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The Daily Wildcat

The Daily Wildcat


Be all that you can be … except gay

A Washington judge recently overruled a military decision to discharge a lesbian nurse who violated the “”don’t ask, don’t tell”” policy. Major Margaret Witt was honorably discharged after it was discovered that she was a lesbian and had been in a gay relationship with a woman for six years. Witt was discharged just before she was eligible to retire and receive benefits.  

U.S. District Judge Ronald Leighton had previously ruled against Witt on the case but reconsidered after it was sent back to his court for further review. Leighton said he decided to review his decision after his family and friends told him, “”Ron, you got it wrong.”” After reviewing the case for a second time, Leighton decided Witt’s sexuality didn’t have a negative effect on her service in the Air Force, and ordered she be reinstated immediately.  

This is sure to be a strong step in the right direction toward ending the homophobia and misconceptions that are made legal by “”don’t ask, don’t tell.””  

The anti-homosexuality measure has been legitimizing homophobia since 1993, and it’s about time the abomination be disregarded. The notion that sexual orientation interferes with one’s ability to command officers in military service is absolutely ludicrous.  

The rationale for the policy is that if openly homosexual persons are serving together, it could be difficult for service members to stay dedicated to their jobs. But military branches pride themselves on their professionalism. Why is the military hesitant to trust that their soldiers can’t maintain an expected level of professionalism and restraint? Do the military branches have that little faith in their service members — those men and women who claim to “”be all they can be””?  

The fact of the matter is that the military, along with many other American institutions, are firm investors in the idea that homosexuality somehow leads to uncontrollable, deviant sexual behavior. At some point in our history, the general opinion of homosexuality became that gay men and women somehow cannot control their sexuality and will inevitably just be running around having sexual encounters left and right. By this rule, a homosexual has no sense of professionalism or any personal restraint. It’s almost as if to say that being openly homosexual is some sort of personally detrimental disorder or disease. Of course, this couldn’t be further from the truth.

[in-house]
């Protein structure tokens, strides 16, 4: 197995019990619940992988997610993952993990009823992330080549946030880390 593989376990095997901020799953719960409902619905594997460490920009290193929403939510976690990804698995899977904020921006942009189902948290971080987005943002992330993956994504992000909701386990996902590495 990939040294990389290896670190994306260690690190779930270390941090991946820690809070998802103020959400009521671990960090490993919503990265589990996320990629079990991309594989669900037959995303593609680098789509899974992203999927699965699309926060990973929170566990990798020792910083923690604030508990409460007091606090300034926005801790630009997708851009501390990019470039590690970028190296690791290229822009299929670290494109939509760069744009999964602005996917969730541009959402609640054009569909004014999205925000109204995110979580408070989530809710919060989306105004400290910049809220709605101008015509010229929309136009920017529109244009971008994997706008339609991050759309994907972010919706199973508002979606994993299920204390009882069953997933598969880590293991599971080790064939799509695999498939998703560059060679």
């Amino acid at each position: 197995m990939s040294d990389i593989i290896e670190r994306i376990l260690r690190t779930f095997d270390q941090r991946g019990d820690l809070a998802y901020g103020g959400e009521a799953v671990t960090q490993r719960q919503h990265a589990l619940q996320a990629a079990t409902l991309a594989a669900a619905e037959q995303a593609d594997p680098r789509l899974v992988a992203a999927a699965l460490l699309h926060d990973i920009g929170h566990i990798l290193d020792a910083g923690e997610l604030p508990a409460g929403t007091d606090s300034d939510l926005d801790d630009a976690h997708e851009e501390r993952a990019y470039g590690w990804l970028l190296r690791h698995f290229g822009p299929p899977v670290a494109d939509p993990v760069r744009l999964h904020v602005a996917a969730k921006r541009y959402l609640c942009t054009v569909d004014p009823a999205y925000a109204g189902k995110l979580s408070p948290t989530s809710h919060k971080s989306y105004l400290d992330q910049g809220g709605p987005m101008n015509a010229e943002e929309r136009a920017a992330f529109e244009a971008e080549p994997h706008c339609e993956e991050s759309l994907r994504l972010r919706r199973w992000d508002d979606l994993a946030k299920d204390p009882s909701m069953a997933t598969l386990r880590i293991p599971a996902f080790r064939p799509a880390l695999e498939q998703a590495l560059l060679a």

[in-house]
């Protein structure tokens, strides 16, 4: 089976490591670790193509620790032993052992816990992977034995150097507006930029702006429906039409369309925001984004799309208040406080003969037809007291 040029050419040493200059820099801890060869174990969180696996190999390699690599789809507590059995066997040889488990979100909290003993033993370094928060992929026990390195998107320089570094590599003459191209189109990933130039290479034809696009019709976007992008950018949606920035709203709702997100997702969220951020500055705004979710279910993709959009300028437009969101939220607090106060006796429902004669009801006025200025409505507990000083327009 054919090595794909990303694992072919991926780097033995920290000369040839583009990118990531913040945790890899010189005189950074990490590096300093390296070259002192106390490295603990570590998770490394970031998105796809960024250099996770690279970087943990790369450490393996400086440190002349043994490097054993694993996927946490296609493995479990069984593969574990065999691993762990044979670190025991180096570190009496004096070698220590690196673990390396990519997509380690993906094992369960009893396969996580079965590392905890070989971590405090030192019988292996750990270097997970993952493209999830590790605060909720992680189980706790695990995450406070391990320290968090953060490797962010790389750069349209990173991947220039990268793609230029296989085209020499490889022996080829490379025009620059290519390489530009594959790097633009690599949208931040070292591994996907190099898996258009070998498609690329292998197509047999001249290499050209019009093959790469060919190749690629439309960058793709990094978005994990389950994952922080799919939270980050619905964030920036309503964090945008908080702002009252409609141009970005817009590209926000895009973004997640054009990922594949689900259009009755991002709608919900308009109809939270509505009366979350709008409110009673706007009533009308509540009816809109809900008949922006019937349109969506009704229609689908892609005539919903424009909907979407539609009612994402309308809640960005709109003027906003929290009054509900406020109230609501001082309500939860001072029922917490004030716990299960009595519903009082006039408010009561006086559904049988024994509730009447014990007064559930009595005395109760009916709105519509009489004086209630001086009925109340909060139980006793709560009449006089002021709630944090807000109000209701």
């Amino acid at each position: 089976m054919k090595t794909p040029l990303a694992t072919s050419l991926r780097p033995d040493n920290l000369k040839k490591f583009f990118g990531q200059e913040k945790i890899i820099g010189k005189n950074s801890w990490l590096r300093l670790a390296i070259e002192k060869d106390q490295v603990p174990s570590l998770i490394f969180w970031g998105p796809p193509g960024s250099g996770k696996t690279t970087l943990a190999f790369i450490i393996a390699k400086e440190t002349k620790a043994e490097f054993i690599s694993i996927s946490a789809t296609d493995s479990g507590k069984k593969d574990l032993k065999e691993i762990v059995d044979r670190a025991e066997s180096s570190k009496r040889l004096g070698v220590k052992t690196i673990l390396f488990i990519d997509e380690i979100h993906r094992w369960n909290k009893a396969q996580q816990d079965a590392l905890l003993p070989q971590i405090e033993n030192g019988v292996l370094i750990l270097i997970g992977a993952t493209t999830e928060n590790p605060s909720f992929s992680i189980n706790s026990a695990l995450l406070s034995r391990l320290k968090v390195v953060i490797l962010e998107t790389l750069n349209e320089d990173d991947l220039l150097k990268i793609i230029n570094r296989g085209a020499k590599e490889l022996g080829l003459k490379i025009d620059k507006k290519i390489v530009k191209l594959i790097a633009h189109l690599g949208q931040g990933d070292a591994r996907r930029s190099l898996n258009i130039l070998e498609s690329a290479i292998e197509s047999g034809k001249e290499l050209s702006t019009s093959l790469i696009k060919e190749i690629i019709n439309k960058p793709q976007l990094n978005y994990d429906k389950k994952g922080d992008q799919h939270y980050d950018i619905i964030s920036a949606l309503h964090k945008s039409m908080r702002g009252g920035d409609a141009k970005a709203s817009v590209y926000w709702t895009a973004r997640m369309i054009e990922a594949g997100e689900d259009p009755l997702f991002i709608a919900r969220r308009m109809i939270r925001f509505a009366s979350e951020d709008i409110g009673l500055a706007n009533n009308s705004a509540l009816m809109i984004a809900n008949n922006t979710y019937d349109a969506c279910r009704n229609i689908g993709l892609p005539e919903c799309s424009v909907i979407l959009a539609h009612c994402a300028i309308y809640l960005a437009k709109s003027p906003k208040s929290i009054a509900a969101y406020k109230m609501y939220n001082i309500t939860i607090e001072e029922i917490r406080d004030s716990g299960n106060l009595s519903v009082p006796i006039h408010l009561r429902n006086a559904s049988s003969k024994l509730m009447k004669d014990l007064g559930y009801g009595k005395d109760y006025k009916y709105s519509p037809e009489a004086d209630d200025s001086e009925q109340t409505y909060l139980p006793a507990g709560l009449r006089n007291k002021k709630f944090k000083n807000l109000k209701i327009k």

What can so obviously be concluded is that the “”don’t ask, don’t tell”” policy is solely enacted in the name of exploiting the efforts of homosexuals, while not embracing them fully as a people. Essentially, the message is this: Yes, you can die for this country; no, you can’t expect to be treated the same as all of our straight officers if we find out that you’re gay.

However prejudiced “”don’t ask, don’t tell”” is, the decision to reinstate Witt is another step in the right direction for the equality of the homosexual population. Whether it’s Republicans ignoring homosexuals and not openly attacking them in campaign stumps, or judges overturning biased military laws, the LGBTQ community is finally beginning to scratch at the surface of equality.  

No, “”don’t ask, don’t tell”” isn’t completely repealed; no, gay men and women still can’t marry in most states; and no, those on the right don’t approve of their lifestyle, but homosexuals and human rights activists across the nation can take solace in knowing that some promising movements are being made in the direction of equality.  

This country still has a long way to go before gay men and women can enjoy the same rights as straight people. With that in mind, the movement needs to keep on trucking. One day this legislation will be completely removed and we can stop treating homosexuals like lepers.

— Storm Byrd is a political science sophomore. He is also a student organizer for UA Votes, which is run by Arizona Students’ Association. He can be reached at

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